One of the most brutal seasons in recent memory is finally coming to a close, and while it might appear to be merciful in its end, the harsh reality is that there will not be any baseball in Detroit again until the end of next March. In the meantime, the team will be taking inventory on what went right, what went wrong, and who will be around for the 2020 season.
Candy is dandy at D
Starting with the bright spots — which admittedly there were very few of — on a team that played defense like a Little League squad, one name stood out with the glove. Jeimer Candelario, whose natural position is third base but also sees time at first, was honored for his chops at the former spot by Mark Simon of Sports Info Solutions in this article.
Candelario is the only option on a team that has barely performed above replacement level this season. He’s just outside the top five in defensive runs saved at third base. And he’s been way better than those teammates who have filled in there while Candelario was in the minors trying to get his bat going.
So while Candelario has left a lot to be desired with his bat this year, his performance on the infield dirt has warranted some attention as he proved to be the most reliable member of the team with the glove. This recognition was likely aided by JaCoby Jones’ precipitous regression in the outfield, but it is still encouraging to see a prospective future piece of the puzzle demonstrating defensive competence.
Tigers excel at ineptitude
There is really no gentle way to say this: the 2019 Detroit Tigers team was terrible. Historically terrible, in fact. But to add insult to injury, for the position players the depths of this squad’s ineptitude is only matched by two other teams this century — both of which were also fielded by the Tigers franchise.
The 2019 Tigers will join the… uh… 2002 and 2003 Tigers as having the worst position players in the last twenty years. https://t.co/6gSJVrLT0u— Eno Sarris (@enosarris) September 23, 2019
Mize and Manning seeing 2020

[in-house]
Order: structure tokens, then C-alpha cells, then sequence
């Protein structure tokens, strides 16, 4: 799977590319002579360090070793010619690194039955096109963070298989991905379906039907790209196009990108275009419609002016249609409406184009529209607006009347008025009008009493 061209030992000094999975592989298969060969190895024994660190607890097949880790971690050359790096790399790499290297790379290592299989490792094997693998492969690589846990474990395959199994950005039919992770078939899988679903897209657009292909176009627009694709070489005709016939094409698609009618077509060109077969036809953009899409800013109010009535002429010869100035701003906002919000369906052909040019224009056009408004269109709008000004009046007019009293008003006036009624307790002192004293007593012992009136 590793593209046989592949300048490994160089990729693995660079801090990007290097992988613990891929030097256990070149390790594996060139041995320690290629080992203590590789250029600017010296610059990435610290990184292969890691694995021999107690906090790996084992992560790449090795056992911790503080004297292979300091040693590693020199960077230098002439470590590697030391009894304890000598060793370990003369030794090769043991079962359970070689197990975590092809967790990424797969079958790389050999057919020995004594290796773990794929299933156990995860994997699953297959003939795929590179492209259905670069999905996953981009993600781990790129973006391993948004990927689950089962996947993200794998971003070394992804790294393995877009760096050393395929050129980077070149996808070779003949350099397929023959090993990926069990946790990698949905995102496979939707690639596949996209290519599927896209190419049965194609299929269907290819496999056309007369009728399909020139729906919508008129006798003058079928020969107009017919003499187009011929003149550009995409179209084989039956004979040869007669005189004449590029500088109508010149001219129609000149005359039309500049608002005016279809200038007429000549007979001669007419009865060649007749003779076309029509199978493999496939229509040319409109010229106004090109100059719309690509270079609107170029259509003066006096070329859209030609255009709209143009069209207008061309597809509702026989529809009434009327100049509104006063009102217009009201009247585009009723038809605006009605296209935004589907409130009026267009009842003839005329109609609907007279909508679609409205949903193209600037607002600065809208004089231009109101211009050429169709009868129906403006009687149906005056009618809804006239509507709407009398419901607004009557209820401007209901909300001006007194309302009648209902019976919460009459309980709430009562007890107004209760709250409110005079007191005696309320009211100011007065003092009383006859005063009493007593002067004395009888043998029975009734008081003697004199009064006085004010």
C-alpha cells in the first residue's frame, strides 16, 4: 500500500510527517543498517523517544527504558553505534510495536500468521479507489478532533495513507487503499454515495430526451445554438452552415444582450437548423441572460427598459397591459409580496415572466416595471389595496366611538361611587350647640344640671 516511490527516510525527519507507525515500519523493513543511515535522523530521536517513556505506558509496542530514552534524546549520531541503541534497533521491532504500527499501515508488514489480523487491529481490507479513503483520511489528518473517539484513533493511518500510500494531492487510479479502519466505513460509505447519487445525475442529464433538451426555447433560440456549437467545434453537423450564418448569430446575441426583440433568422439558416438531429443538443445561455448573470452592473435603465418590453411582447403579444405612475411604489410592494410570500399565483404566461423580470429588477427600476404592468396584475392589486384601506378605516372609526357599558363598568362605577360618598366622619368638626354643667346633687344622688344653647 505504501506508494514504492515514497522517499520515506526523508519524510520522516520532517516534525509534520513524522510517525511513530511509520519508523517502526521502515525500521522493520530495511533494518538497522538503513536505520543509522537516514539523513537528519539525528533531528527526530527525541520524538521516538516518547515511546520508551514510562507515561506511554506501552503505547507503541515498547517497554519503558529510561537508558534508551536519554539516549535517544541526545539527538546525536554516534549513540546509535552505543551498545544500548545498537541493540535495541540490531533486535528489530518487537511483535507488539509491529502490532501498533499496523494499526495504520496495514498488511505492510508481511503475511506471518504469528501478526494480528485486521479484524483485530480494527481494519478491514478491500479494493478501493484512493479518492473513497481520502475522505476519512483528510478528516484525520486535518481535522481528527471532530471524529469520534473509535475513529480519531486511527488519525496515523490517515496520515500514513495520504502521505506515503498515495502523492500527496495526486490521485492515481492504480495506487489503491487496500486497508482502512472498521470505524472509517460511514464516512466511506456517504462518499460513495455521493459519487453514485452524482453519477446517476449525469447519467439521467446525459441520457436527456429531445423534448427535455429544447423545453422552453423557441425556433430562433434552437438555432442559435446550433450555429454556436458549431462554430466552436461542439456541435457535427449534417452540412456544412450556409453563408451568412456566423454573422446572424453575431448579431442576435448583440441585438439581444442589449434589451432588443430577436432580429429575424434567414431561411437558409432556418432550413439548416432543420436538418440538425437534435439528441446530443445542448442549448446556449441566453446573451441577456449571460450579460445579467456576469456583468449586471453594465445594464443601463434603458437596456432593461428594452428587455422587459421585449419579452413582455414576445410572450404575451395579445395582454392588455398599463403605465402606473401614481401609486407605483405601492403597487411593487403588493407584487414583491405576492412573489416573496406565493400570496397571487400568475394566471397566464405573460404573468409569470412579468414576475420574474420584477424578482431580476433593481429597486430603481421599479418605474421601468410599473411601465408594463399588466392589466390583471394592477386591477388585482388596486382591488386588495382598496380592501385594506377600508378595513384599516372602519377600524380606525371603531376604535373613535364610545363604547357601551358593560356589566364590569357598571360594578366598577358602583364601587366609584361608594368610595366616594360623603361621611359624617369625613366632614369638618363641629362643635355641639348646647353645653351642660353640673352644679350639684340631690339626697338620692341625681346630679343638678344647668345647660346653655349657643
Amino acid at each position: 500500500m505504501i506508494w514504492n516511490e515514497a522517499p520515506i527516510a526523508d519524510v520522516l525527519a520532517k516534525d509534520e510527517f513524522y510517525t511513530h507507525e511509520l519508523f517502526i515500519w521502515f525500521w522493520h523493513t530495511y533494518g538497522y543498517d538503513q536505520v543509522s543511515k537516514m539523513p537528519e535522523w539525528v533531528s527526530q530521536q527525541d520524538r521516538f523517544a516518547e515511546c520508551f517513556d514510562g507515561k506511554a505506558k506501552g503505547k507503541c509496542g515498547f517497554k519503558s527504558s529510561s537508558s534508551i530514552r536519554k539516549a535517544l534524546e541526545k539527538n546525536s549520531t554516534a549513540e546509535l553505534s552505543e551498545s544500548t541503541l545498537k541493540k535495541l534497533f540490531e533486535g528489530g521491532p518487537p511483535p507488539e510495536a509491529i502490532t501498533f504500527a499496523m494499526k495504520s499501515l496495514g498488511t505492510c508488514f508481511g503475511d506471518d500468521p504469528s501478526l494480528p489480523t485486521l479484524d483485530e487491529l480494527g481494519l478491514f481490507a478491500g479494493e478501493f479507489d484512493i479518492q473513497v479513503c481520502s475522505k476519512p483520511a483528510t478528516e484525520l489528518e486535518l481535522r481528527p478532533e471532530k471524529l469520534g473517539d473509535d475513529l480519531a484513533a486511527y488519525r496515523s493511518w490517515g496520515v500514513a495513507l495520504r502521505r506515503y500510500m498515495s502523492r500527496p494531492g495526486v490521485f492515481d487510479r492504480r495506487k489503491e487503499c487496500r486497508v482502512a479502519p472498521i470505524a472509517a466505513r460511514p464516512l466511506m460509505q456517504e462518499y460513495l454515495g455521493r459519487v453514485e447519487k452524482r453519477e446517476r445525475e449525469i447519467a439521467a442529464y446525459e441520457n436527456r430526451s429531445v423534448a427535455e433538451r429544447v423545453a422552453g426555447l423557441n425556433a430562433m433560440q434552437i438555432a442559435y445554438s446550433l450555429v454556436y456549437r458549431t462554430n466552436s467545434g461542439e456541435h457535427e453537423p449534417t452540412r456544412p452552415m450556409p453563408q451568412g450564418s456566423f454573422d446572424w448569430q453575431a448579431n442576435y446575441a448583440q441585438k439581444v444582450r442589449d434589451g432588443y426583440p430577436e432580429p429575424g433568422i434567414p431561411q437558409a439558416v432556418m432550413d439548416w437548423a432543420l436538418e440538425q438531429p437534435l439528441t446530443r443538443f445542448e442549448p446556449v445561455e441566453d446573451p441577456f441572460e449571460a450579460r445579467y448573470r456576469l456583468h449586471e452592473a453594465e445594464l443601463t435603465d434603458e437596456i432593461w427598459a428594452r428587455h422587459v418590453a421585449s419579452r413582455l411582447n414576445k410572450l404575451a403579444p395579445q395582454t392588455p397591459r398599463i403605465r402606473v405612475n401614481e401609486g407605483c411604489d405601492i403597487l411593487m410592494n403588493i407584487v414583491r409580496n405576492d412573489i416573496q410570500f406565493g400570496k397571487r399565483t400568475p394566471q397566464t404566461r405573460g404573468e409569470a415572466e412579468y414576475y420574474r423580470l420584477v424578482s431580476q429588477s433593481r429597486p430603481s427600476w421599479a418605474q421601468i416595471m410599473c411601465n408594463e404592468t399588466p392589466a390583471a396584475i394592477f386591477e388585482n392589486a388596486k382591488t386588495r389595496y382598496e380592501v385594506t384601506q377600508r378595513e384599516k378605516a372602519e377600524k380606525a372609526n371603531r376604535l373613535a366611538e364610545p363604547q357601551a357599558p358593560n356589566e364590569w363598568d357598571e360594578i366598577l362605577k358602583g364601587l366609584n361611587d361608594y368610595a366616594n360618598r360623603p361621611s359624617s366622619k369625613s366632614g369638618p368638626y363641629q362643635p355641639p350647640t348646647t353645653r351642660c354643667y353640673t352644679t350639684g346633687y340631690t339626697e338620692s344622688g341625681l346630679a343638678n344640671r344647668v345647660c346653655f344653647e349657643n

R.J. Anderson of CBS Sports takes a look at the top prospects on the Tigers’ farm as the season wanes and posits on the future of those players. The list starts off with Casey Mize and his advanced arsenal — along with the caveat of his health — and predicts that he will make his major league debut next spring. Much like Mize, Matt Manning sitting at No. 2 also projects to get his feet wet in the majors in about the same time frame.
Third on the list is Riley Greene, who despite his high strikeout numbers figures to be a big part of the Tigers future, but still needs a lot of seasoning in the minors before he sees the bright lights. No. 4 Tarik Skubal, who improved his stock more than any other player in the Tigers’ system, might also be on the fast track to the majors if he continues his meteoric trajectory. And rounding out the list in the fifth slot is Isaac Paredes, a youngster with tons of potential in his bat, who is projected to reach Detroit before the 2020 season is completed.
The last night at Tiger Stadium
This is a fantastic article by Cody Stavenhagen for The Athletic about the last night at Tiger Stadium 20 years ago. The narrative describes the scene from the vantage points of Tigers legend Al Kaline, West Michigan Whitecaps radio announcer Dan Hasty, voice of the Tigers Dan Dickerson and others. It is truly a walk down memory lane, revisiting the last night of the once great cathedral of baseball that oversaw a century of history — both on its fields and outside its gates.
Miguel Cabrera is entering the offseason at another crossroads, as he vows to abstain from his favorite Venezuelan delicacy, arepas (we have heard this one before). Season tickets for next year’s Tigers games are heavily incentivized, with options that include social gatherings, payment plans, and in-park discounts. What we learned last week about four Tigers making roster plays for 2020. Tigers fan Ely Hydes donates Pujols RBI milestone ball to the Baseball Hall of Fame. Florida State League announces 2019 executive awards, and there is no mention of the Flying Tigers.
Bark at the Park, from a first-dog POV
So ... we put a camera on a dog pic.twitter.com/yx0MKCYNnx— Detroit Tigers (@tigers) September 25, 2019
Around the horn
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